It was a delight to read the newly launched book titled ‘Research in Management: A Guide to Practice,’ written by Professors Sudatta Ranasinghe and Mangala Fonseka. Both of them are my teachers in management and I have seen how they are practicing what they have documented.
Today’s column is not to pay lip service to them, but to ponder on the process of management research in Sri Lanka with a view to renew the interest.
Let me use triple Cs for my discussion: context, contents and conduct.
Management research is a part of the wider array of research. Whilst positive initiatives are being taken, current situation with respect to research in Sri Lanka is far from a satisfactory level.
I read an article written by Dr. Jayaratne Pinikahana a few months ago, highlighting the need to focus on for private sector to collaborate in university research. He shared some revealing statistics about local research.
“Sri Lanka contributes only 0.17% from GDP whereas Singapore contributes 2.3%, South Korea, 2.9% and China, 1.3% from their GDP for research. A recent report published by the Ministry of Technology and Research in Sri Lanka revealed that Sri Lanka has only 287 researchers per million, which is less than the world average of 894. The average number of researchers per million in the developed world and the developing world is 3,272 and 374 respectively. It is clear from these statistics that Sri Lankan situation is worse than the average third world situation. The most alarming situation is that it is getting worse in recent years. For example, in 1996 Sri Lanka had 6,000 full time researchers including university researchers but by 2006 this number declined to 4,200.”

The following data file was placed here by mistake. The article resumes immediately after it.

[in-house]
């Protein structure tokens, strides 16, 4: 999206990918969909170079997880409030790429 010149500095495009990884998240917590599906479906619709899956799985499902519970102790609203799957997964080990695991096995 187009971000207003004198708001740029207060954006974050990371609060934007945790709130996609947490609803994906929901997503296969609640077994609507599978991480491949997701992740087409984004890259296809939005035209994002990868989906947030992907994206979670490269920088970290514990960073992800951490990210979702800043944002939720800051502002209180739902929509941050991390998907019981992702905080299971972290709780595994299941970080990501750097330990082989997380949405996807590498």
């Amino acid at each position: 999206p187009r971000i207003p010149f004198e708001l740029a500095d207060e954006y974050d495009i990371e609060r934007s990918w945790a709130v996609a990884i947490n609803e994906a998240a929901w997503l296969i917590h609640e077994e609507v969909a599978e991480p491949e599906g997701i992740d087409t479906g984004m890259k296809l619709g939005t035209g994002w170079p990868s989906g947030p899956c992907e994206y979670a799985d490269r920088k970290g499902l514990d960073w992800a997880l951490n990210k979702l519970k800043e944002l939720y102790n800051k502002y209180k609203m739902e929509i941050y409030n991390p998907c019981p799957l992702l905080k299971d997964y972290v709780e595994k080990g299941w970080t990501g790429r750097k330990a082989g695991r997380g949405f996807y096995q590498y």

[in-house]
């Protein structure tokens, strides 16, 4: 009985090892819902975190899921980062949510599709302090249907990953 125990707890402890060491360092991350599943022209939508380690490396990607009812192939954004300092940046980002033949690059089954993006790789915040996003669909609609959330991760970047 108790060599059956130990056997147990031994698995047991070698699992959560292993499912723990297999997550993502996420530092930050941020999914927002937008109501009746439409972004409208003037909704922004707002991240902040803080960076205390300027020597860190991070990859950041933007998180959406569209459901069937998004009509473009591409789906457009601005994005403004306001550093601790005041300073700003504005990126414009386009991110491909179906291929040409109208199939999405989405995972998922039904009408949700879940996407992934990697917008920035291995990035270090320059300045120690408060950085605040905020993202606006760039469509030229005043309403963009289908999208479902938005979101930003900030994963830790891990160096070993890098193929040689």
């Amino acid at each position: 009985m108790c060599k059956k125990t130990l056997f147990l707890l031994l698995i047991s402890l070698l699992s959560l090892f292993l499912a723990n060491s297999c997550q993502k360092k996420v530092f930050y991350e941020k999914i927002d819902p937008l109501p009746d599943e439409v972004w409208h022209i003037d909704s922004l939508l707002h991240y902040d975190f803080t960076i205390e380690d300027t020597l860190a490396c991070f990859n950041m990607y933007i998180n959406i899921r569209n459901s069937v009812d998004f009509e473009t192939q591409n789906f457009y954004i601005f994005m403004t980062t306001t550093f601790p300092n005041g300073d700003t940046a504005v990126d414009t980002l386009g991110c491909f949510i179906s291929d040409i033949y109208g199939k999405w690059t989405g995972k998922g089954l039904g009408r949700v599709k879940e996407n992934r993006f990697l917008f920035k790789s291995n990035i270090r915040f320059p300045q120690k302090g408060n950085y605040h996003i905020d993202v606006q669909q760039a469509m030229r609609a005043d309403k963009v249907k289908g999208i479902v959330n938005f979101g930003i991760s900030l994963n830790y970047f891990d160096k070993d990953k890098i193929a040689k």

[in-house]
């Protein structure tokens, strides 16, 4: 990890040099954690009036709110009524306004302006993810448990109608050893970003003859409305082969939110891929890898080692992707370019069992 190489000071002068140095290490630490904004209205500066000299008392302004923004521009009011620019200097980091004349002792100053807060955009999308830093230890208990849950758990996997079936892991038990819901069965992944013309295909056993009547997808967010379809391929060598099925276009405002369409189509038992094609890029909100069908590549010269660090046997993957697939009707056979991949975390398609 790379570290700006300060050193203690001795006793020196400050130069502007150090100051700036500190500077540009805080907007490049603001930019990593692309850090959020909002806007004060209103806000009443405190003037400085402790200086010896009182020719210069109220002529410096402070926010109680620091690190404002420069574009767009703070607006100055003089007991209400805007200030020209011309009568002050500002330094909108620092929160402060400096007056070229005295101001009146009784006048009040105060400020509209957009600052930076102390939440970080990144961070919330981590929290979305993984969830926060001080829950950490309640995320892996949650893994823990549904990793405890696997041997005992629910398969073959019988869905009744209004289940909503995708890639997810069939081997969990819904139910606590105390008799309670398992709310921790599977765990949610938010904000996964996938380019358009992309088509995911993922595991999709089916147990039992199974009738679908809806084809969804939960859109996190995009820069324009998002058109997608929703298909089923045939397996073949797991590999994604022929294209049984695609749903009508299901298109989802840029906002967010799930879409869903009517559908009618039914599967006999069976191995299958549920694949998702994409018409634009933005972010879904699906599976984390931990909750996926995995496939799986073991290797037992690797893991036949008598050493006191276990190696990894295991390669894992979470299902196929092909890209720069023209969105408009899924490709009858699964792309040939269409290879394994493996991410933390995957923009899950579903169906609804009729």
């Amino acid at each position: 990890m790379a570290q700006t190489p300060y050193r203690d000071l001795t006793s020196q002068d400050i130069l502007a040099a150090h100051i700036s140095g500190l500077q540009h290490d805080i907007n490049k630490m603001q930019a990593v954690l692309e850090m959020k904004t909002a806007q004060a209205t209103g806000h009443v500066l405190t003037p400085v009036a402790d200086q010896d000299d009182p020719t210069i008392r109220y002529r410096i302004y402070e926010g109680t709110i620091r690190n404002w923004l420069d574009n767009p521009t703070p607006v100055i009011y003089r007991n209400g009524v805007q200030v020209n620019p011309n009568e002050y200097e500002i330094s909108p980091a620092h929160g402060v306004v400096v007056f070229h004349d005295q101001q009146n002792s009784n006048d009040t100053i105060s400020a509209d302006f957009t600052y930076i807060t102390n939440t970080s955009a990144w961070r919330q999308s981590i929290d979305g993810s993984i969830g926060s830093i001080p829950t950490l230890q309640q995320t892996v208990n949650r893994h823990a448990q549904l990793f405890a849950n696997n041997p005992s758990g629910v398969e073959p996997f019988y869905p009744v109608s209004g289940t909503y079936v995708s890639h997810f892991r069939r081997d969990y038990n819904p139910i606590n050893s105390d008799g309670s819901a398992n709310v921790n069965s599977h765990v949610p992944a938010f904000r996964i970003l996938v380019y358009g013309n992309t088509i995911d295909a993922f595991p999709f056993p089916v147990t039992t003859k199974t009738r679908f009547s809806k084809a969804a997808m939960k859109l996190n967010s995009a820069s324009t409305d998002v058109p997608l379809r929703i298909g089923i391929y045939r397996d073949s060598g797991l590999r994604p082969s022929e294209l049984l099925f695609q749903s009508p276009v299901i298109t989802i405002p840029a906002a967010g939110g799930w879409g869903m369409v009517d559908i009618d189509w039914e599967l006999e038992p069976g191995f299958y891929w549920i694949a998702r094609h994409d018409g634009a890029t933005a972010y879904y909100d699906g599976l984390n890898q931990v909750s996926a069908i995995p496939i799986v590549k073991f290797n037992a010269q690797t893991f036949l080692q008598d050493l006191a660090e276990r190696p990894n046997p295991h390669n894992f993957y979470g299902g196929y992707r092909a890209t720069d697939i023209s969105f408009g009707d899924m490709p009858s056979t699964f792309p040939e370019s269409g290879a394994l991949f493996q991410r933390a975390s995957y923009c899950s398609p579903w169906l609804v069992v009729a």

In such a context, any move to strengthen the research rigor, particularly among the university community, is commendable. As I observe, there is a clear need to create better awareness on the importance of research. This I see acutely in the field of management.
Status of management research
As our authors comment: “Our experience as teachers of management as well as supervisors and examiners of research undertaken by postgraduate students in management is that the quality of research can be improved substantially by providing a simple, yet comprehensive guide to research in management, particularly for the student engaged in postgraduate studies in management.”
One may wonder why management research in specific. Management is a branch of social sciences. It differs from pure sciences such as chemistry and physics, but draws a vast amount of knowledge from related areas such as economics, sociology, psychology and political science. Unlike conducting laboratory research in pure sciences, there is one large laboratory available for management research, which is society.
If that is the scenario, what should our approach be? Let’s look at the contents.
What is management research? The above mentioned book attempts to provide a comprehensive answer. According to its authors, research can be defined as an intellectual activity that is directed towards scientific inquiry into a problem with a view to analysing and explaining a problem. It can also be described as a systematic, data-based, critical, objective, scientific investigation into a specific problem.
There is a basic premise involved. Our knowledge of the world around us is incomplete.
Hence, the purpose of research is to contribute (or add) to the stock of available knowledge. For me, it is like solving a puzzle. Research is like tackling a puzzle that is in front of you.